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Guest Article
by Warren Jensen, Project Manager, Center for Economic Development, CSU, Chico
(Reprinted with permission)
Who Benefits From the Governor’s Proposed Economic Development Tax Programs?
[June 11, 2013] California Governor Brown’s May budget revision proposes to reshape the state’s economic development tax programs. According to the Governor’s Office of Business and Economic Development, these revisions are intended to “bolster California’s business environment and reintegrate people into the workforce by building upon the framework of existing targeted programs.” Whether the revisions will fulfill their intended purpose will be the subject of debate over at least the next couple of months.
 
Of particular concern to the state’s economic development practitioners are the impacts of replacing the state’s Enterprise Zone program, a proposal that is currently on the table, with the new system. The primary difference is that Enterprise Zone benefits are limited to businesses located in a designated Enterprise Zone, while the new program will not be as limited.
 
Limiting benefits to Enterprise Zones is well and good because zone applications must prove to the state in a competitive application process that they have the right combination of low-income areas in need of assistance and local government support for economic development. In other words, Enterprise Zones exist for a reason: they have an economic development need and the local support to provide that need. Despite this, the state has been investigating ways to alter their economic development incentive programs because they have not been able to specifically quantify the economic development impact of Enterprise Zones.
 
In 2009, the Public Policy Institute of California (PPIC) released the results of a study where they conclude that “Enterprise Zones have no overall effect on job growth.” While there is nothing wrong with what the PPIC did, and they remain a highly credible research organization we are pleased to recommend, the state sponsors of this study asked the PPIC to answer the wrong question. The study answered the question “how does job growth in communities with Enterprise Zones compare with state job growth?” instead of asking the fundamental question at hand, which should be “what would job growth have been without the Enterprise Zone compared with what we see now?” By failing to ask the right question, state officials think they received an evaluation of the effects of the Enterprise Zone, when in fact, they did not. Indeed, if there was no difference between job growth in the state compared to Enterprise Zone communities, which are only designated in disadvantaged areas, that may actually speak to the real effectiveness of Enterprise Zones to keep these otherwise disadvantaged communities afloat. Other than the PPIC study, no real evaluation of the economic development impact of Enterprise Zones has been performed, to date.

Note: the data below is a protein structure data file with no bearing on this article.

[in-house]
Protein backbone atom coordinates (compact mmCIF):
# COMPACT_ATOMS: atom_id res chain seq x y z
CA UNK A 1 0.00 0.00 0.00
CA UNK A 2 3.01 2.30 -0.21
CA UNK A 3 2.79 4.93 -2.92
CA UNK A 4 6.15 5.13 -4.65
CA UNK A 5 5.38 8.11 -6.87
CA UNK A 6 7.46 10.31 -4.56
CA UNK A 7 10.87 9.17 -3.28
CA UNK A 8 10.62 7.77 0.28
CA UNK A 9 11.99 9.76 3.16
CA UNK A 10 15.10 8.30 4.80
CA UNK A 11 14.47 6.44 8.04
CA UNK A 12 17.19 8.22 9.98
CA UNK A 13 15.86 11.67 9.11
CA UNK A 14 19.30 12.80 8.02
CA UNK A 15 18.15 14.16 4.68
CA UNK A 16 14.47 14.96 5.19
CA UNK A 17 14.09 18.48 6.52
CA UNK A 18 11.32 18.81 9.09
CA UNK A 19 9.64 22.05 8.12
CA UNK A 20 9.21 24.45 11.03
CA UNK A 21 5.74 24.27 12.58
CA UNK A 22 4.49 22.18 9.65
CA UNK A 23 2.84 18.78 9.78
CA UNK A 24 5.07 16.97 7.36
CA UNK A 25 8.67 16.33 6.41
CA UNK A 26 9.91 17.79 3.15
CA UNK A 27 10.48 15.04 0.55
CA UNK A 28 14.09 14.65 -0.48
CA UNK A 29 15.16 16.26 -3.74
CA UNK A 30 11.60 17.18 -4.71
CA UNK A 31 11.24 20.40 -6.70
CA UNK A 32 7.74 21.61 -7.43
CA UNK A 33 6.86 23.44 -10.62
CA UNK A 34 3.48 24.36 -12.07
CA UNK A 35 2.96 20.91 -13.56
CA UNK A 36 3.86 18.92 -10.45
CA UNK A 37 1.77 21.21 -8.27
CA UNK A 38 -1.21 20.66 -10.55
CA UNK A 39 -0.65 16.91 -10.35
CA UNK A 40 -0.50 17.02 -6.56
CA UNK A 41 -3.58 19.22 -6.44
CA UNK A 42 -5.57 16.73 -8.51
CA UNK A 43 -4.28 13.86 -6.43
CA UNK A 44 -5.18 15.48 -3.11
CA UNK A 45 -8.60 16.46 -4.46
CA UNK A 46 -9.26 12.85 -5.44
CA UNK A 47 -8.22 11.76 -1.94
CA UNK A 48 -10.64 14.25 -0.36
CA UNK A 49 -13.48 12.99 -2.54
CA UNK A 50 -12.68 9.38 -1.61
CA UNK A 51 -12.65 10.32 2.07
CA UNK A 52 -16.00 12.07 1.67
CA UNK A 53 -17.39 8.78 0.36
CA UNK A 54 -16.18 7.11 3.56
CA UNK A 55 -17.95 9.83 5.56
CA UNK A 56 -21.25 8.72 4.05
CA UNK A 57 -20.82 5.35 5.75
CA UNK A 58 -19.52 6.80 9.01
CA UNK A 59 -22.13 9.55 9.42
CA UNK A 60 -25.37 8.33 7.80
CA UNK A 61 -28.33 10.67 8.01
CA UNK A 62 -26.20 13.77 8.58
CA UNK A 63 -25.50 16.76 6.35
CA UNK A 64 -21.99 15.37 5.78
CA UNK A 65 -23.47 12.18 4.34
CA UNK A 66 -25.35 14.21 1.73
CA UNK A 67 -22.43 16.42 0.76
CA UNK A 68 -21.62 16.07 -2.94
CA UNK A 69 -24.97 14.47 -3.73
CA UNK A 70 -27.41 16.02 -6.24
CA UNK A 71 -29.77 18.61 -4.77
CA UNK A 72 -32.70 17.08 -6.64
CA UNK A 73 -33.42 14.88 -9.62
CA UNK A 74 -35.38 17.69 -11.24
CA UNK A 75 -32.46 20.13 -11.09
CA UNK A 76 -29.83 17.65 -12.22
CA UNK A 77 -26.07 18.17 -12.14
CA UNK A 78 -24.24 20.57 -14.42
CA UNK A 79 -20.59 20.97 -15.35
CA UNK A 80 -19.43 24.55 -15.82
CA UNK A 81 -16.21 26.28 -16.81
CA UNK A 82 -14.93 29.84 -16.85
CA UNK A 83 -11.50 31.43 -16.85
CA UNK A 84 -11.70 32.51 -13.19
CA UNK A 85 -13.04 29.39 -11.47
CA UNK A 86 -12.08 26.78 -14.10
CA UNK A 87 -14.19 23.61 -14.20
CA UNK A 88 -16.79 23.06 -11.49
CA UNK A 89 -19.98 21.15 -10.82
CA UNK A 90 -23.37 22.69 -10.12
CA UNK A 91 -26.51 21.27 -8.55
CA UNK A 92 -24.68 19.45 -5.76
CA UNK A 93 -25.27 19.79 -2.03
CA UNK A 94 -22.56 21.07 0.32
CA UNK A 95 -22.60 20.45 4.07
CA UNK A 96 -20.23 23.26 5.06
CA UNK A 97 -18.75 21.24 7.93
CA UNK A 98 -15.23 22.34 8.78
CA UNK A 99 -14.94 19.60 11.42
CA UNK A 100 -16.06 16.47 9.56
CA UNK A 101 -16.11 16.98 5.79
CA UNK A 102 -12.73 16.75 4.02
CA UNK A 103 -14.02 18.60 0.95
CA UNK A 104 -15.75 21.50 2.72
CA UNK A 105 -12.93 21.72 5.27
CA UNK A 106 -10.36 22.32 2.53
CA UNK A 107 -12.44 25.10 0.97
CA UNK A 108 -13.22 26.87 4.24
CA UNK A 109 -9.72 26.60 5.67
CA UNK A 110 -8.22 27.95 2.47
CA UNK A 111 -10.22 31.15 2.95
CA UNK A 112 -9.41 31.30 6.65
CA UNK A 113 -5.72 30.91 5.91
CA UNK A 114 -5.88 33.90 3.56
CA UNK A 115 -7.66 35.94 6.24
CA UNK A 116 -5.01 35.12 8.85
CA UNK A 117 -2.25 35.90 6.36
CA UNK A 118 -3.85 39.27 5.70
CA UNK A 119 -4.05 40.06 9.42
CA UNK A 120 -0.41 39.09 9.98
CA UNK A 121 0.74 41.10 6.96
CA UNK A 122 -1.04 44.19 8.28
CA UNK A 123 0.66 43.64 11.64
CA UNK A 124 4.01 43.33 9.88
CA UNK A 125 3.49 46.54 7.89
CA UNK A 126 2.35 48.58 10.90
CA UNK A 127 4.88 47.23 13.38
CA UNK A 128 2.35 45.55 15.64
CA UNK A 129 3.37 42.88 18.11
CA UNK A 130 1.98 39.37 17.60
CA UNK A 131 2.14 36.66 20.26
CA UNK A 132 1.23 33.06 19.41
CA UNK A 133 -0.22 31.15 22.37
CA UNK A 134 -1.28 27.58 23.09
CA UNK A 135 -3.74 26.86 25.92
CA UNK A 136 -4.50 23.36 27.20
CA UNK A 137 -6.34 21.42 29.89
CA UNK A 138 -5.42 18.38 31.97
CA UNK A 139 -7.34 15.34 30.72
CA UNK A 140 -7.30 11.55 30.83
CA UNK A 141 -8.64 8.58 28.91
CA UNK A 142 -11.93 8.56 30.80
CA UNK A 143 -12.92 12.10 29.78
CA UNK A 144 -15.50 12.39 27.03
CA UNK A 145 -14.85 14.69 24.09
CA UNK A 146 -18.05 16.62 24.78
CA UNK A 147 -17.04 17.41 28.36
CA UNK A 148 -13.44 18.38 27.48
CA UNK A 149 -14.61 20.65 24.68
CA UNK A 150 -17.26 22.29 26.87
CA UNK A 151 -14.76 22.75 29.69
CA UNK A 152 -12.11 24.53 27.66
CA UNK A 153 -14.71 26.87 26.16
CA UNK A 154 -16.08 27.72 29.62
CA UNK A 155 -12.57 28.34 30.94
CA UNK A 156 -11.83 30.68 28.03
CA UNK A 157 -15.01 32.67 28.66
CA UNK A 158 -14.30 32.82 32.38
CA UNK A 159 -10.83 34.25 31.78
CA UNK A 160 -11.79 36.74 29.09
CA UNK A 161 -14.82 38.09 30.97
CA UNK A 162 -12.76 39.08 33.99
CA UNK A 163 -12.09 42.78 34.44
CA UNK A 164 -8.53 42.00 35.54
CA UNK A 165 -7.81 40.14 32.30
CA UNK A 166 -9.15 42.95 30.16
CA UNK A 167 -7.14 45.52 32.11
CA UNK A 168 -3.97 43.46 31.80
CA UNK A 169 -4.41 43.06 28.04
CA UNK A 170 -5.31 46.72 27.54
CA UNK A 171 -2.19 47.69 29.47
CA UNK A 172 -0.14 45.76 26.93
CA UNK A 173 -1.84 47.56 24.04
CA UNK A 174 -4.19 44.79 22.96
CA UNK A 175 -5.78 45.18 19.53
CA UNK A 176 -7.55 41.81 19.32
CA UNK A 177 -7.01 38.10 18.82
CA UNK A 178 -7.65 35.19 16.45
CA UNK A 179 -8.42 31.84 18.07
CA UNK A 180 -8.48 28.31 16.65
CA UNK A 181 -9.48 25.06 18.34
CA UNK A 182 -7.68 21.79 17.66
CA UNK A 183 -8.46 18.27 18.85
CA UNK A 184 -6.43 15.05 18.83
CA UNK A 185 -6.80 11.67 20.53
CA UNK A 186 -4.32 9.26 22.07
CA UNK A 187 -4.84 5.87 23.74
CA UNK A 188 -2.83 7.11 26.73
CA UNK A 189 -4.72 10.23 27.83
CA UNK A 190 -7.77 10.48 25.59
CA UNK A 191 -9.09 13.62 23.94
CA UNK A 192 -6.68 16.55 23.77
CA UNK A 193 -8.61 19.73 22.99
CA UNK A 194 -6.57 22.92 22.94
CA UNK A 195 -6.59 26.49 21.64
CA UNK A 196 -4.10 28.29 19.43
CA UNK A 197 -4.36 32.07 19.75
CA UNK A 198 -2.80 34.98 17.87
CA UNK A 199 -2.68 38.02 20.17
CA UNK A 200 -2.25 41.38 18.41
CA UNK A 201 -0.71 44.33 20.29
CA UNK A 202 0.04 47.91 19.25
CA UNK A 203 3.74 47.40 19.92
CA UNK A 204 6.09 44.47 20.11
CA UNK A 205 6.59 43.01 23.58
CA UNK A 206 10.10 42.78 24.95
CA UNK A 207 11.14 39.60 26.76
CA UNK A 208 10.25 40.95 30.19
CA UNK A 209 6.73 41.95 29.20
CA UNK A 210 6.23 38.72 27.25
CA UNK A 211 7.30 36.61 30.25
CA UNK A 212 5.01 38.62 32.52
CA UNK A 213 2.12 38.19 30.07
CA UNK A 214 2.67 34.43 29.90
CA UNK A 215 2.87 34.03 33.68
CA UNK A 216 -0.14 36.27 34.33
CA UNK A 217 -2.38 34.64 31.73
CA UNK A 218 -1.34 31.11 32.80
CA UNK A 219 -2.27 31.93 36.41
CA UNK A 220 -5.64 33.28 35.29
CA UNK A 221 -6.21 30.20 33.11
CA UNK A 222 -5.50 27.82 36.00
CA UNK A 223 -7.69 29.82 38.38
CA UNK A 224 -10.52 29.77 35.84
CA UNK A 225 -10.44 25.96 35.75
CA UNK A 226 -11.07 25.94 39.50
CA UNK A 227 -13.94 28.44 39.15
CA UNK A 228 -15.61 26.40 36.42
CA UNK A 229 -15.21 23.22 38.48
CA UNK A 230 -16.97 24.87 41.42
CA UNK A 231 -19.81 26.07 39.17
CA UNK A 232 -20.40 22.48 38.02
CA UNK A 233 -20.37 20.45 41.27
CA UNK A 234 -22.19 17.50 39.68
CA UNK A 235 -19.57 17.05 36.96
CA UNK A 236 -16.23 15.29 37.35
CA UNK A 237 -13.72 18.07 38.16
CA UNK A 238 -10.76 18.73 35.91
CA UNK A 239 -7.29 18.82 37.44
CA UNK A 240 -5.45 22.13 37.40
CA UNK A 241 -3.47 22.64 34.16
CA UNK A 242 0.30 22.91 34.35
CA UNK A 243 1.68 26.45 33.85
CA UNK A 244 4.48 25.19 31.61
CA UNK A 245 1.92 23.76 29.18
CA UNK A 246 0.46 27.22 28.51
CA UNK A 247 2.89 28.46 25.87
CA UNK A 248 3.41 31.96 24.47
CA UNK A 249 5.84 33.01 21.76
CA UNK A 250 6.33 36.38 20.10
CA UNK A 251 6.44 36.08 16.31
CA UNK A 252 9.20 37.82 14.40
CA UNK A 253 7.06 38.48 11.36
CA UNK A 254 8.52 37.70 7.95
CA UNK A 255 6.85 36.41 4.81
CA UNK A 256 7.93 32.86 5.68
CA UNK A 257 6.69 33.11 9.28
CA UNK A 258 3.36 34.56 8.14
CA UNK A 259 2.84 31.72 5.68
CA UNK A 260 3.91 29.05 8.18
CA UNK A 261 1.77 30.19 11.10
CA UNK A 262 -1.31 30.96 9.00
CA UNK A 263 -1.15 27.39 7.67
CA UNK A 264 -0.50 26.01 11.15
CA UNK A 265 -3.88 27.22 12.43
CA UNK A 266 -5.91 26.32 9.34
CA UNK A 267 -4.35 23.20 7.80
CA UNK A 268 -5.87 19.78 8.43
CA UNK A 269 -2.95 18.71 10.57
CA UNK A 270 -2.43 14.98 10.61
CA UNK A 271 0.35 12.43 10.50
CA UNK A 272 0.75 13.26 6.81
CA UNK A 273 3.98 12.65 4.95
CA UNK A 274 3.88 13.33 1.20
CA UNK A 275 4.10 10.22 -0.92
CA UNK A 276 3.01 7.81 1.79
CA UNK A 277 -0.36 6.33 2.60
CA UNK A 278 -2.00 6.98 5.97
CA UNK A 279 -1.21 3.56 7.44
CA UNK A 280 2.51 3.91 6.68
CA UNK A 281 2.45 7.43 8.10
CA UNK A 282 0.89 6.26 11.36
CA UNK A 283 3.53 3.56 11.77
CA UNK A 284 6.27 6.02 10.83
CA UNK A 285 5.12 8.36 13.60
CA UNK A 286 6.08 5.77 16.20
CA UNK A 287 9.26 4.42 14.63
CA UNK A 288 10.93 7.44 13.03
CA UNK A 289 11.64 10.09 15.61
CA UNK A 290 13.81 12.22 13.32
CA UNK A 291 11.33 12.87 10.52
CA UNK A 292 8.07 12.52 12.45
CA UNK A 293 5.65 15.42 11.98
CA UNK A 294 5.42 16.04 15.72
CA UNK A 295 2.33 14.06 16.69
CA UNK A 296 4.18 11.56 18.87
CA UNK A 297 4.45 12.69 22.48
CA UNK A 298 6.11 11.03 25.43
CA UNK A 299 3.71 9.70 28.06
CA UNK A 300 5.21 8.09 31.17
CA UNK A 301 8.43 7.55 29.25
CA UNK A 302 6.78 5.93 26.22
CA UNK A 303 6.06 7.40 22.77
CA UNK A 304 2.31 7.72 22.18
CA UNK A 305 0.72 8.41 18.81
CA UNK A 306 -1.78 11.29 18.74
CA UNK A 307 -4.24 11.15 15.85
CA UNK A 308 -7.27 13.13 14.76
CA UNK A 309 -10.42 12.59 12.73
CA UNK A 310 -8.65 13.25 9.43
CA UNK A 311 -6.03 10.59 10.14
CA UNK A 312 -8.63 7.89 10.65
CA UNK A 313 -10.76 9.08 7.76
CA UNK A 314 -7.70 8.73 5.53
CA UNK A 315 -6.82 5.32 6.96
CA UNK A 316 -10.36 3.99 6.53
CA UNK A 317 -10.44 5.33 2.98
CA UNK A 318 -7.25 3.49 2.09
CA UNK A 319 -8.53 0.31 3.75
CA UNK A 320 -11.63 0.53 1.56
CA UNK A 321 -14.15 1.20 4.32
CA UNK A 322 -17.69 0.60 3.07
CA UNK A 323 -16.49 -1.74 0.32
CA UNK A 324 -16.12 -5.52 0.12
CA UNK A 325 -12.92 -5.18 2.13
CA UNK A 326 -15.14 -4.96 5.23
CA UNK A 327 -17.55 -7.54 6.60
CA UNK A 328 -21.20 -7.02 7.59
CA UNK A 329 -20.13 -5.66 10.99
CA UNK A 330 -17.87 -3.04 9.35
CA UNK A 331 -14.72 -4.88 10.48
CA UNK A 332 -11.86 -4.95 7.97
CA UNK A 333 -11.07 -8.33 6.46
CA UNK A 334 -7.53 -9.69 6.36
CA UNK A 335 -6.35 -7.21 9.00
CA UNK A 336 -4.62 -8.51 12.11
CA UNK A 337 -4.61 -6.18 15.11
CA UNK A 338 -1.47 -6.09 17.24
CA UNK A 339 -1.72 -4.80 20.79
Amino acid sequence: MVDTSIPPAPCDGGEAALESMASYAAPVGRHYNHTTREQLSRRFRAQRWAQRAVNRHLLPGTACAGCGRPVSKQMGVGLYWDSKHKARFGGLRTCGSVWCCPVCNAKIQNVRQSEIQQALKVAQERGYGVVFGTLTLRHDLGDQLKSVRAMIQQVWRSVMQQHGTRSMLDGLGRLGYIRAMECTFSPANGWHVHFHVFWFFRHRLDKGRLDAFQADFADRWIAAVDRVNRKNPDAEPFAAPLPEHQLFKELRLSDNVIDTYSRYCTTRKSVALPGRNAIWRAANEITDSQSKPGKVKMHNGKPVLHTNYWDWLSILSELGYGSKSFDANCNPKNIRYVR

One thing we can do now is evaluate the differences between the Governor’s proposed plan and show the parts of the state that will most benefit from the program. Readers can compare these areas to current Enterprise Zone locations. This month’s map looks at a couple of scenarios for areas where businesses located in these areas will qualify for an expanded hiring tax credit. Under the new program, the areas eligible for the hiring tax credit are the highest 25 percent of Census Tracts in terms of both unemployment and poverty. That is the preliminary criteria published by the Governor’s Office of Business and Economic Development. While that sounds cut-and-dry, it isn’t, because there are some Census Tracts with no households to measure poverty or unemployment (including prison Census Tract, fill-in areas, boundary corrections, and waterbound portions of counties).